Therapeutic management of lung disorders hallmarked by the loss-of-function of the Cystic Fibrosis (CF) Transmembrane conductance Regulator (CFTR) leading to CF are challenged by genetic and epigenetic diversity found in the CF population. Given the Precision Medicine Initiative (All of Us for You (https://allofus.nih.gov/) and the large amount of genomic and phenomic diversity found in patients, it is now generally recognized that we must find new approaches to address the complexity in CF presentation in the clinic. This will require an understanding of fundamental principles dictating disease onset at birth, defined by familial genetic variation, and its progression, influenced by epigenetic programs, both unique to the individual. This proposal is about understanding the role of genetic and epigenetic diversity in CF in response to Histone DeACetylase (HDAC) activity. We have shown these relationships to be responsive to the activity of HDACs, proteins that manage the acetylation/deacetylation balance of the genome and the proteome (the epigenome) to integrate the complex functions linking the genome to the proteome and phenome. Based on the premise that the genome and epigenome are sensitive to manipulation(s) that will favor increased functionality of the CFTR variant fold, the objective of this proposal is to mechanistically define the impact of HDAC modulation on CFTR function observed at the bench and the bedside. We hypothesize that CF can be best understood based on the rationale that disease can be defined by the collective of variation found in the CF population that alters CFTR sequence-to-function-to-structure relationships in the individual as now described using Variation Spatial Profiling (VSP) and the new principle of Spatial CoVariance (SCV) (Wang and Balch, 2018, In press). It is the objective of this proposal to apply VSP/SCV to analysis of the role of the epigenome in CF. Key goals to be achieved in this proposal are to 1) define molecular, cellular and physiological states that 2) describe the role of genetic/epigenetic/proteomic diversity in the CF population to 3) provide a sequence-to-function-to-structure characterization of disease in the individual.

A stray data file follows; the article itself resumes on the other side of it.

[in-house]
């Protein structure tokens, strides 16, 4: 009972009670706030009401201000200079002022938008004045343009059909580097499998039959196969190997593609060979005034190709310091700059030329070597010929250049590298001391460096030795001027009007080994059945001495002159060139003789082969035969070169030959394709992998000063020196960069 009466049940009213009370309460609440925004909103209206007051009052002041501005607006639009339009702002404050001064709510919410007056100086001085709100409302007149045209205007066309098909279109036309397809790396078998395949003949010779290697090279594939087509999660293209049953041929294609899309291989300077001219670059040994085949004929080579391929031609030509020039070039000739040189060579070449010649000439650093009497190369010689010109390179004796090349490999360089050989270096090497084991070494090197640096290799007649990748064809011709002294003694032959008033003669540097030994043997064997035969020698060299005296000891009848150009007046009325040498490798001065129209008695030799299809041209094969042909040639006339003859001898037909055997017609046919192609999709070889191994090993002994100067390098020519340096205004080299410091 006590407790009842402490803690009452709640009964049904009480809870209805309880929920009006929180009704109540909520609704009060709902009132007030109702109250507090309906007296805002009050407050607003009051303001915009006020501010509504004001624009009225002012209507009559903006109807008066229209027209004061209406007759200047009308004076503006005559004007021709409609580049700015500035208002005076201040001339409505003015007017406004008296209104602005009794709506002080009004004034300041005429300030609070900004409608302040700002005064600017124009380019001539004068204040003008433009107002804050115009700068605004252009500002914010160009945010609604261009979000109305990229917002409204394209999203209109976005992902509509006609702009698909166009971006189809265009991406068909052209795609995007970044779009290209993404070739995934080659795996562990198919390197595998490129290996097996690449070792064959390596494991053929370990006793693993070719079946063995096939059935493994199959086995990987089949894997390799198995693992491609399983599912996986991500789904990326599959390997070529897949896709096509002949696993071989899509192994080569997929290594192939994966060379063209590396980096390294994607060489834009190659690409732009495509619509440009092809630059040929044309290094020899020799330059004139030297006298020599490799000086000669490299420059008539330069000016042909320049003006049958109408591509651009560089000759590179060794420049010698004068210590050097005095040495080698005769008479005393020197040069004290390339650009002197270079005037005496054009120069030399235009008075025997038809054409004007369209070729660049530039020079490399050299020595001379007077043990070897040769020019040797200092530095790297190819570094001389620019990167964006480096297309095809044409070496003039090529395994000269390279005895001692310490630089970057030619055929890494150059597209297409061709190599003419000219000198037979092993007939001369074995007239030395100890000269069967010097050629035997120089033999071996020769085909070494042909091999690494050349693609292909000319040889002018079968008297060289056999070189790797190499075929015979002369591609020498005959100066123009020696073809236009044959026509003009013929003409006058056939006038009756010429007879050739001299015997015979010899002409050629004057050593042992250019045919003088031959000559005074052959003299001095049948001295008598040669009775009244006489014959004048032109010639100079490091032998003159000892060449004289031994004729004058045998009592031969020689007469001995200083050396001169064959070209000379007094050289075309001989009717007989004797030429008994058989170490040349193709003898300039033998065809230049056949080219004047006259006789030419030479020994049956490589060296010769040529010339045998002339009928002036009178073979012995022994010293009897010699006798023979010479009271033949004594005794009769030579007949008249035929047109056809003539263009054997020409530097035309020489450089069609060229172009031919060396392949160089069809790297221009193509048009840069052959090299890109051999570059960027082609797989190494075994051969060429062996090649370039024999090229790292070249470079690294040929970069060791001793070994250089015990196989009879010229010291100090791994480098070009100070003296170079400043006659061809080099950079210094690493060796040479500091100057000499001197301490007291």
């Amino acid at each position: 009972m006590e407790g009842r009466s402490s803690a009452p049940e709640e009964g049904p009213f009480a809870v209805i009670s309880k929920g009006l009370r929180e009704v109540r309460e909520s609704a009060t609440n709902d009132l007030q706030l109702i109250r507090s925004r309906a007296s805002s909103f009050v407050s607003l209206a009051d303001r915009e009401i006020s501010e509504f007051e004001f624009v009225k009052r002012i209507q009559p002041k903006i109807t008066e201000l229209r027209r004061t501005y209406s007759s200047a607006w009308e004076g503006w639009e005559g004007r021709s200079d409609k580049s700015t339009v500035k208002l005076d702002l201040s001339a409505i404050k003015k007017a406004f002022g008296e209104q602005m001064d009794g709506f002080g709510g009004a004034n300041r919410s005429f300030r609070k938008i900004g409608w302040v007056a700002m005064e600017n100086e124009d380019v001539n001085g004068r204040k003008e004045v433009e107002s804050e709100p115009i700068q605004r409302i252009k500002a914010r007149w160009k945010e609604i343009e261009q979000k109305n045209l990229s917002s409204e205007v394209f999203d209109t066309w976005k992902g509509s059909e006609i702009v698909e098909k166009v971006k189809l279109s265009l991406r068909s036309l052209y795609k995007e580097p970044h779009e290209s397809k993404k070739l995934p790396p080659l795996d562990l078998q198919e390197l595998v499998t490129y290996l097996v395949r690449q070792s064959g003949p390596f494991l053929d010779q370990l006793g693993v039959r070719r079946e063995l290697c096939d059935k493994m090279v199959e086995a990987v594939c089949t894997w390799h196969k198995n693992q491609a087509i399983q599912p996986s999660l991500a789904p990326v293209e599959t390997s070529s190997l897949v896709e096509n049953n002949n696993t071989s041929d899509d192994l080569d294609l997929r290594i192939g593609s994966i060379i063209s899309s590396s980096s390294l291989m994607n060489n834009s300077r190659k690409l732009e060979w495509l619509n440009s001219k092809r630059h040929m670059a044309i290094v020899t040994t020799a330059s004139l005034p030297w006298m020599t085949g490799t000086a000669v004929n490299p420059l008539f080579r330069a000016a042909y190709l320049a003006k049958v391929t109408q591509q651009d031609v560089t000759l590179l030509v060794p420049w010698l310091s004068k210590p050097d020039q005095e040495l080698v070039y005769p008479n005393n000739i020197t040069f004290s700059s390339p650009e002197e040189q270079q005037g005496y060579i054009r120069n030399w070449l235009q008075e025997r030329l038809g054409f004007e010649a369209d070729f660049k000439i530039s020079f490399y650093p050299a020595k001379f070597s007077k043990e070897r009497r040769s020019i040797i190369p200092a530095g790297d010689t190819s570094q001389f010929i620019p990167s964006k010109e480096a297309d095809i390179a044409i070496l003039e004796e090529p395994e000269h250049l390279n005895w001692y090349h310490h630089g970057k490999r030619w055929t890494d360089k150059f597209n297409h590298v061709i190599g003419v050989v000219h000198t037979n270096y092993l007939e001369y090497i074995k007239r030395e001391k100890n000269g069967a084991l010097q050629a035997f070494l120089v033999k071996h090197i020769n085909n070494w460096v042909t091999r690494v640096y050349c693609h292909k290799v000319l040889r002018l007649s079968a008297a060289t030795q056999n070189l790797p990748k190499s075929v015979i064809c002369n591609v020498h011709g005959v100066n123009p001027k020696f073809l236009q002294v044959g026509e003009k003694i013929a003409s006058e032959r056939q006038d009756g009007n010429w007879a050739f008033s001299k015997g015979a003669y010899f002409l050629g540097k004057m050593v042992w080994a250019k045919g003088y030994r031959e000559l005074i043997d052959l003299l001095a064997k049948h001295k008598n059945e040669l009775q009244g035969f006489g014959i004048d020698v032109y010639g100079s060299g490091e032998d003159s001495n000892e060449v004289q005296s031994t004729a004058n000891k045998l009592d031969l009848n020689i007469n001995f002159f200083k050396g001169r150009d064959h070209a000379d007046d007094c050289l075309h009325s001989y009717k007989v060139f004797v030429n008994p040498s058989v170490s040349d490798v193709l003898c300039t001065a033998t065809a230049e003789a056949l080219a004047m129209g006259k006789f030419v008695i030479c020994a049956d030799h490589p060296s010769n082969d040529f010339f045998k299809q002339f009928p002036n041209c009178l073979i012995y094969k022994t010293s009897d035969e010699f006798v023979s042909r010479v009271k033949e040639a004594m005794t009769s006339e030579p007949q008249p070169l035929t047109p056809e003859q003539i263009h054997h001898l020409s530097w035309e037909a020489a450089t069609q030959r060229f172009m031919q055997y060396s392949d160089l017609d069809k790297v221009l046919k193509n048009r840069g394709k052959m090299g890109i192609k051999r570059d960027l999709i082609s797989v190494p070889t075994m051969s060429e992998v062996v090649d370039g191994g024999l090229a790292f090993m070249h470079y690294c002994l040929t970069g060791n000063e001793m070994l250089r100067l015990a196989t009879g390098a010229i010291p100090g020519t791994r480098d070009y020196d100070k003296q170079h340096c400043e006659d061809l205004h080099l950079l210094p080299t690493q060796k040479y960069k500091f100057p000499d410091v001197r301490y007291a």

Aim 1 will explore the impact of HDAC inhibitors (HDACi) to define, from a biochemical/genetic diversity perspective, how variation across the entire CF population will respond to rebalancing of acetylation/deacetylation dynamics.
Aim 2 will focus on the role of HDAC7 in the management of CF genetic diversity using molecular, biochemical and cellular approaches.
Aim 3 will analyze the role of select HDAC7-sensitive CFTR interactors to address their role in the management of CF variation from an epigenetic perspective. We hypothesize that the completion of these Aims will describe relationships in the population that define the epigenome-linked genome features that impact progression of CF in the individual. Our integrated genome/epigenome/proteome platform will advance our understanding of the contribution of genetic diversity in the progression and management of CF as a complex disease.
CF is a complex loss-of-function disease caused by genetic and epigenetic variation in the Cystic Fibrosis Transmembrane conductance Regulator (CFTR). We will focus on understanding spatial relationships defined by genetic diversity across the CF population that are sensitive to Histone DeACetylase (HDAC) activity to understand the role of the acetylation/deacetylation balance in facilitating function in the individual. We will use a combination of genomic/epigenomic/proteomic approaches based on the principles of Variation Spatial Profiling (VSP) and Spatial CoVariance (SCV) to dissect the role of HDAC in integrated pathways that affect CFTR variant synthesis, folding, trafficking and stability/function at the cell surface that may be responsive to chemical and/or biological manipulation of the epigenome.
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